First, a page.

As war continues to be a primary topic in public debate, Andrew Fiala in The Just War Myth critically examines the concept of just war, arguing that actual wars never live up to the ideals of just war theory. The book provides a historical overview of the just war idea and also turns a critical eye on current events, including the idea of preemptive war, the use of torture, and the unreality of the Bush Doctrine.
Andrew Fiala is associate professor of philosophy at California State University, Fresno. He is the author of What Would Jesus Really Do? and lives in Fresno, California.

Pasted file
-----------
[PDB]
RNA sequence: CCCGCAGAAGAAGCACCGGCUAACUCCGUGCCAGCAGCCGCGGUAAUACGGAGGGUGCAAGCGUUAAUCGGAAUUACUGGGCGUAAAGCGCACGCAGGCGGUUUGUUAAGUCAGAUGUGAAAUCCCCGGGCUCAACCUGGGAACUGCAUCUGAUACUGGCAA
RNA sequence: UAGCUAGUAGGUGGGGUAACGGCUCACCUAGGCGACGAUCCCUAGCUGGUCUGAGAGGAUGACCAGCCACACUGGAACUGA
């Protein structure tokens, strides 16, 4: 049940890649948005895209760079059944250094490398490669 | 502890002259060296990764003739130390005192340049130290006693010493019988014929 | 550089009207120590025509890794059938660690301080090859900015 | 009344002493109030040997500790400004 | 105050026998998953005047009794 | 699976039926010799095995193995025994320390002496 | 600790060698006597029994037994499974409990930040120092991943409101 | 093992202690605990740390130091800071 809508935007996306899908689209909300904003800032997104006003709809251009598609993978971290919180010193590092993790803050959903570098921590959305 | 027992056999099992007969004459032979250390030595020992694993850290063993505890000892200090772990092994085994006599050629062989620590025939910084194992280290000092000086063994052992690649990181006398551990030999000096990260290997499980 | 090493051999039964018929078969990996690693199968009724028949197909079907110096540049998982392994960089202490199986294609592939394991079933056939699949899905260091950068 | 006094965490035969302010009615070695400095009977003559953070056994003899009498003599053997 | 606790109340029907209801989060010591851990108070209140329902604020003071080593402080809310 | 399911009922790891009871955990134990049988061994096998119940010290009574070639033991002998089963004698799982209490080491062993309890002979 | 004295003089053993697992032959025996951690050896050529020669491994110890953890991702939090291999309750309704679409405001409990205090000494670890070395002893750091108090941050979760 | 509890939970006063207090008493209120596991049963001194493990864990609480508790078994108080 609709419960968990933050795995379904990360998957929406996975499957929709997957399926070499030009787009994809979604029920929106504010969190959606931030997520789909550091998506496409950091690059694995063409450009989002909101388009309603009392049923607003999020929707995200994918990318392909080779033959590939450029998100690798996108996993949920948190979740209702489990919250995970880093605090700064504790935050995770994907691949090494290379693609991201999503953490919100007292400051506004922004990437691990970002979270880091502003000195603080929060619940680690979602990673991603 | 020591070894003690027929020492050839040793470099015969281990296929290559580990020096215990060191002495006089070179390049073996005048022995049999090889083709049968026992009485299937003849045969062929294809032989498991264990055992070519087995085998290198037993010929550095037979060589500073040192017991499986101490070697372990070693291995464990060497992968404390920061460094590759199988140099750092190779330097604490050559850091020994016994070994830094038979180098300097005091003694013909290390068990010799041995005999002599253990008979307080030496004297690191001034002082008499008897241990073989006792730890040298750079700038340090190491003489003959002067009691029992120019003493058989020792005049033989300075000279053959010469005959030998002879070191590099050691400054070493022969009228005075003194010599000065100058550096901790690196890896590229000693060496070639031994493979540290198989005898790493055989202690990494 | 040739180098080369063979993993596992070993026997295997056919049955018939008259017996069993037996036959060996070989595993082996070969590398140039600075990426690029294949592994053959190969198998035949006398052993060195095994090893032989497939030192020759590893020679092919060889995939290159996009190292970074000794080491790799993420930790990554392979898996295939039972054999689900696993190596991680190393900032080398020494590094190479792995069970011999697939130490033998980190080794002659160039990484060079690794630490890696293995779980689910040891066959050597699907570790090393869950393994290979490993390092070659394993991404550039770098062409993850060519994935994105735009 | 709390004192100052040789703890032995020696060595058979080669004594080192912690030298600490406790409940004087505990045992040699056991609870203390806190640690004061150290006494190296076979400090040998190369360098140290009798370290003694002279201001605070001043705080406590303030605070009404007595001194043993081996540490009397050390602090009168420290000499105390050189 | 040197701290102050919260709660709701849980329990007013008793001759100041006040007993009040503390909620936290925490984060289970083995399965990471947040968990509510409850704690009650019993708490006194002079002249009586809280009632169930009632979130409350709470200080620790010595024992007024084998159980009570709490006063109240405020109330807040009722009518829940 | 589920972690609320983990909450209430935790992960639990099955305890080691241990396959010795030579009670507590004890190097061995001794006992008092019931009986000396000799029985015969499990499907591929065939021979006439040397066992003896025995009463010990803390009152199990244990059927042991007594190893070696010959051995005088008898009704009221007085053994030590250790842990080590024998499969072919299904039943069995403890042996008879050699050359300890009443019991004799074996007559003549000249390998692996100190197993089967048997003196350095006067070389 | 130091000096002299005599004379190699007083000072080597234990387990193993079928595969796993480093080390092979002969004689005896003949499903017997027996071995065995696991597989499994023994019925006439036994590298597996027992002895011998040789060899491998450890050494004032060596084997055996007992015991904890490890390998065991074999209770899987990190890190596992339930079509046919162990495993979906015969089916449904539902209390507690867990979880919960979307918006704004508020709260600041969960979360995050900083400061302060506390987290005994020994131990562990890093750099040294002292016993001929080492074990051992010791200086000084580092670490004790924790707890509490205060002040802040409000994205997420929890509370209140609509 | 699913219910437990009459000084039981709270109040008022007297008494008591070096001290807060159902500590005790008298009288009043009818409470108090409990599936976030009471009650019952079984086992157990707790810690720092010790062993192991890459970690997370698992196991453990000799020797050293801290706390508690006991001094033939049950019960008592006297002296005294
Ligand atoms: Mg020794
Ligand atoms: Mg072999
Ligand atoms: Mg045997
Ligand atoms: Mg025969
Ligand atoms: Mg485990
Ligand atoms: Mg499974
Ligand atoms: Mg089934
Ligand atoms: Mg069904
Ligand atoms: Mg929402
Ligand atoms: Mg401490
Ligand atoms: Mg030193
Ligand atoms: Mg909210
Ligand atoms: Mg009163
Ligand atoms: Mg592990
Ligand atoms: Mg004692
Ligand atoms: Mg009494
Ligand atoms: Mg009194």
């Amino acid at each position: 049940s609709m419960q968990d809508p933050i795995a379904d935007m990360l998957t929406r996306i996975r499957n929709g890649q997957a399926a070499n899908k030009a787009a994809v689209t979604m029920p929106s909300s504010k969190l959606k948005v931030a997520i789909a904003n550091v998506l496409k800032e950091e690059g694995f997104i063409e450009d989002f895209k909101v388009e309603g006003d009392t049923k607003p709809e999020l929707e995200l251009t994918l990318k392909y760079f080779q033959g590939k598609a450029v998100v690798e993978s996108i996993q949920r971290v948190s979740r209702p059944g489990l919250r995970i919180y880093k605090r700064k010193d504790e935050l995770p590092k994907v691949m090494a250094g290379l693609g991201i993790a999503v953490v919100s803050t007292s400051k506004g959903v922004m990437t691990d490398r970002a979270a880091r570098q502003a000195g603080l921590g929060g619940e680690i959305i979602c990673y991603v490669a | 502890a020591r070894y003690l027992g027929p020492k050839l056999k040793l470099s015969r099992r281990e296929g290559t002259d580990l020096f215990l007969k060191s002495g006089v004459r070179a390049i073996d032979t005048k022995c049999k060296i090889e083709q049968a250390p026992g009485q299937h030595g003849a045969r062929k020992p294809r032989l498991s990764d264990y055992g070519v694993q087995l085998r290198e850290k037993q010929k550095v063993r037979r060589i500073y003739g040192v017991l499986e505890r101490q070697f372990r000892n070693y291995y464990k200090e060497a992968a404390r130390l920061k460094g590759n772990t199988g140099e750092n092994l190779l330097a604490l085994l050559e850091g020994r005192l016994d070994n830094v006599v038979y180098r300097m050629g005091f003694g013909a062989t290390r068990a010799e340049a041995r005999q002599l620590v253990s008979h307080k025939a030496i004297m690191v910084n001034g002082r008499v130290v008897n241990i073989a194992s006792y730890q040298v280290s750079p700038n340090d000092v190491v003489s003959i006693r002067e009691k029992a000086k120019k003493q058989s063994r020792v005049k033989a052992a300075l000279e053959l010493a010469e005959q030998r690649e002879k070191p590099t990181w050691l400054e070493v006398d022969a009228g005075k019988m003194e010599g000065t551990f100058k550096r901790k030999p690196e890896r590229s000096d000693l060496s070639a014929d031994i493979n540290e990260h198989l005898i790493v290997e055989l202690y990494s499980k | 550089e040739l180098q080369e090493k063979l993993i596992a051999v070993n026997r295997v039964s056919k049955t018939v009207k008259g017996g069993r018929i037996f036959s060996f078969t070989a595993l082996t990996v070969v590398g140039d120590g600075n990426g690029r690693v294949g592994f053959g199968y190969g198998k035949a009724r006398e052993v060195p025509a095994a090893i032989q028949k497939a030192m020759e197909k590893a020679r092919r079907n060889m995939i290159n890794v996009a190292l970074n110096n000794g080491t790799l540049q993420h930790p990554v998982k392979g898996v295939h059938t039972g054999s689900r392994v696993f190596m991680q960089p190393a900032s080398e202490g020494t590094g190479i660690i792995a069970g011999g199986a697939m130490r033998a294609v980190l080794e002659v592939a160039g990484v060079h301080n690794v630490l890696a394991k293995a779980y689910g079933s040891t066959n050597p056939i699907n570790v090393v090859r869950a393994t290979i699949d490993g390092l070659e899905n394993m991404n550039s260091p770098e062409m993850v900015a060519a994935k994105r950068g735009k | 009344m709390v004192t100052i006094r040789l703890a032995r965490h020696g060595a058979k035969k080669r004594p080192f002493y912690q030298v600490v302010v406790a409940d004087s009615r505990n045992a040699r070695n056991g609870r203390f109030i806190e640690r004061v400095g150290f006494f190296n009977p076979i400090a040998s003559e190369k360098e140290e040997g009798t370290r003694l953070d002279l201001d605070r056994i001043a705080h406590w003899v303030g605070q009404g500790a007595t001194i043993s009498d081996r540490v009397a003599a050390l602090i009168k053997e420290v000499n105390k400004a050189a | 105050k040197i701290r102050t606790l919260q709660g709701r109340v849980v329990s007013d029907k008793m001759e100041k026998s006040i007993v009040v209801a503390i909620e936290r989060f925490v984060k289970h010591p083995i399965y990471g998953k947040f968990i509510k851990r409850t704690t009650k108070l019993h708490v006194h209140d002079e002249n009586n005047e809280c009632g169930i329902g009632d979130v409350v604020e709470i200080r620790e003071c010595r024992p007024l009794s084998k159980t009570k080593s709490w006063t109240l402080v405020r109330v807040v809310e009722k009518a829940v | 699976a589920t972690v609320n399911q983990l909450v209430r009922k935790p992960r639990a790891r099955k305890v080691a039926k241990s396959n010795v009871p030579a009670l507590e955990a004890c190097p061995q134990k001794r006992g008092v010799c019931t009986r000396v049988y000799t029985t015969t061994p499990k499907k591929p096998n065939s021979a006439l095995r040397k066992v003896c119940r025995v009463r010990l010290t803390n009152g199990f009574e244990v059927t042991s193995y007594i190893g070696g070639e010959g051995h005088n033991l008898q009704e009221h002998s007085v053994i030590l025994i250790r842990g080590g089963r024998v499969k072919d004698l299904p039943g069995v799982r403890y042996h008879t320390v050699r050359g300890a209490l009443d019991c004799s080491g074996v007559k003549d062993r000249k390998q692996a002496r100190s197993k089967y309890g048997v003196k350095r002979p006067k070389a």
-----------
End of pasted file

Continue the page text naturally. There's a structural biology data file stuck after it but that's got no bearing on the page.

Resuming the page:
Part 1 Part 1: The Just War Myth Chapter 2 Introduction: The Just War Myth and the Politics of War Chapter 3 The Myths and Memes of Political Life Chapter 4 Genealogy of The Just War Tradition Chapter 5 Duels and Modern Wars Chapter 6 The Myth of American Exceptionalism Part 7 Part 2: The Myths of the War on Terrorism Chapter 8 The Preemptive War Doctrine Chapter 9 Torture and Terrorism Chapter 10 Humanitarian Intervention and the Crusade for Democracy Chapter 11 Jus in Bello and the War in Iraq Part 12 Part 3: Skeptical Democratic Pacifism Chapter 13 The Myth of Pacifism Chapter 14 Citizenship, Responsibility, and Peace